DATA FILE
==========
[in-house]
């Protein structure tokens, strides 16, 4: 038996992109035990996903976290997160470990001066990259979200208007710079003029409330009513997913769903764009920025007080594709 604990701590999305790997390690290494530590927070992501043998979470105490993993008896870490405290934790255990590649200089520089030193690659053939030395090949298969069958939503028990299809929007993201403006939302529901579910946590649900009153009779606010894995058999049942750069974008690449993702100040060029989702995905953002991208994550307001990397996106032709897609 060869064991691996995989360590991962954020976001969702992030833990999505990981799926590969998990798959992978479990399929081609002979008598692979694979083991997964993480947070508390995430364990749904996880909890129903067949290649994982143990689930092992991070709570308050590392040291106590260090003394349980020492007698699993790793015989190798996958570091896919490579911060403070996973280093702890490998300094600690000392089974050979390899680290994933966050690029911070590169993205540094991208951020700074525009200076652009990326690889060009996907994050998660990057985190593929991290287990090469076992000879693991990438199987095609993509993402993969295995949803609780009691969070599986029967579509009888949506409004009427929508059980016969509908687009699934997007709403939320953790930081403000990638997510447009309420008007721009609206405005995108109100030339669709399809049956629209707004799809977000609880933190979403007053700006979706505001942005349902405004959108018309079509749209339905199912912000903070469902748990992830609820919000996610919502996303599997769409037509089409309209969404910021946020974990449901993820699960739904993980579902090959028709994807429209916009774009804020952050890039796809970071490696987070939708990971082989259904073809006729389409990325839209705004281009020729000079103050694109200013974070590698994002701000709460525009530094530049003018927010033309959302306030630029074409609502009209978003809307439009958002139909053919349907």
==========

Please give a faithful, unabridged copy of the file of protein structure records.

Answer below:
[in-house]
């Protein structure tokens, strides 16, 4: 038996992109035990996903976290997160470990001066990259979200208007710079003029409330009513997913769903764009920025007080594709 604990701590999305790997390690290494530590927070992501043998979470105490993993008896870490405290934790255990590649200089520089030193690659053939030395090949298969069958939503028990299809929007993201403006939302529901579910946590649900009153009779606010894995058999049942750069974008690449993702100040060029989702995905953002991208994550307001990397996106032709897609 060869064991691996995989360590991962954020976001969702992030833990999505990981799926590969998990798959992978479990399929081609002979008598692979694979083991997964993480947070508390995430364990749904996880909890129903067949290649994982143990689930092992991070709570308050590392040291106590260090003394349980020492007698699993790793015989190798996958570091896919490579911060403070996973280093702890490998300094600690000392089974050979390899680290994933966050690029911070590169993205540094991208951020700074525009200076652009990326690889060009996907994050998660990057985190593929991290287990090469076992000879693991990438199987095609993509993402993969295995949803609780009691969070599986029967579509009888949506409004009427929508059980016969509908687009699934997007709403939320953790930081403000990638997510447009309420008007721009609206405005995108109100030339669709399809049956629209707004799809977000609880933190979403007053700006979706505001942005349902405004959108018309079509749209339905199912912000903070469902748990992830609820919000996610919502996303599997769409037509089409309209969404910021946020974990449901993820699960739904993980579902090959028709994807429209916009774009804020952050890039796809970071490696987070939708990971082989259904073809006729389409990325839209705004281009020729000079103050694109200013974070590698994002701000709460525009530094530049003018927010033309959302306030630029074409609502009209978003809307439009958002139909053919349907």